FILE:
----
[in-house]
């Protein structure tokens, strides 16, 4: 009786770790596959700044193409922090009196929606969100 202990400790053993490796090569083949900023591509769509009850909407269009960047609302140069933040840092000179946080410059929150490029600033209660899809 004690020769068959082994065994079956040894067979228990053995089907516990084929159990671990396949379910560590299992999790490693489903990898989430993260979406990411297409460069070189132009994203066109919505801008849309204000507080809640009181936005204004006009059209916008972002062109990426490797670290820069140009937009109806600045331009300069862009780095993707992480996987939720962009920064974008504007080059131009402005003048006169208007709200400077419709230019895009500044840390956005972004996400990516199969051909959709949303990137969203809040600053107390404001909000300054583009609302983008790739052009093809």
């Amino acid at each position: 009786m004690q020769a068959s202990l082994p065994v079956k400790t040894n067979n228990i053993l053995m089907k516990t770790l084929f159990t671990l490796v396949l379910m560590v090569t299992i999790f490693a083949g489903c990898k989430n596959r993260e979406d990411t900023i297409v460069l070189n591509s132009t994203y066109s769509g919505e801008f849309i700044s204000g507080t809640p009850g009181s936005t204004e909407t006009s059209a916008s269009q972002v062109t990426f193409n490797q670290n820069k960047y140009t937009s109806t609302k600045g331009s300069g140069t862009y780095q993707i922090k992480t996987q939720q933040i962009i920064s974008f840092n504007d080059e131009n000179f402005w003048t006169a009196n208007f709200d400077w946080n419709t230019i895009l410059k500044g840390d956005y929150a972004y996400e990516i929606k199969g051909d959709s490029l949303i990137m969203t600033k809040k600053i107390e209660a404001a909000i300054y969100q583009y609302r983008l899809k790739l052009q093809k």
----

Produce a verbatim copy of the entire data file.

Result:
[in-house]
């Protein structure tokens, strides 16, 4: 009786770790596959700044193409922090009196929606969100 202990400790053993490796090569083949900023591509769509009850909407269009960047609302140069933040840092000179946080410059929150490029600033209660899809 004690020769068959082994065994079956040894067979228990053995089907516990084929159990671990396949379910560590299992999790490693489903990898989430993260979406990411297409460069070189132009994203066109919505801008849309204000507080809640009181936005204004006009059209916008972002062109990426490797670290820069140009937009109806600045331009300069862009780095993707992480996987939720962009920064974008504007080059131009402005003048006169208007709200400077419709230019895009500044840390956005972004996400990516199969051909959709949303990137969203809040600053107390404001909000300054583009609302983008790739052009093809």
């Amino acid at each position: 009786m004690q020769a068959s202990l082994p065994v079956k400790t040894n067979n228990i053993l053995m089907k516990t770790l084929f159990t671990l490796v396949l379910m560590v090569t299992i999790f490693a083949g489903c990898k989430n596959r993260e979406d990411t900023i297409v460069l070189n591509s132009t994203y066109s769509g919505e801008f849309i700044s204000g507080t809640p009850g009181s936005t204004e909407t006009s059209a916008s269009q972002v062109t990426f193409n490797q670290n820069k960047y140009t937009s109806t609302k600045g331009s300069g140069t862009y780095q993707i922090k992480t996987q939720q933040i962009i920064s974008f840092n504007d080059e131009n000179f402005w003048t006169a009196n208007f709200d400077w946080n419709t230019i895009l410059k500044g840390d956005y929150a972004y996400e990516i929606k199969g051909d959709s490029l949303i990137m969203t600033k809040k600053i107390e209660a404001a909000i300054y969100q583009y609302r983008l899809k790739l052009q093809k």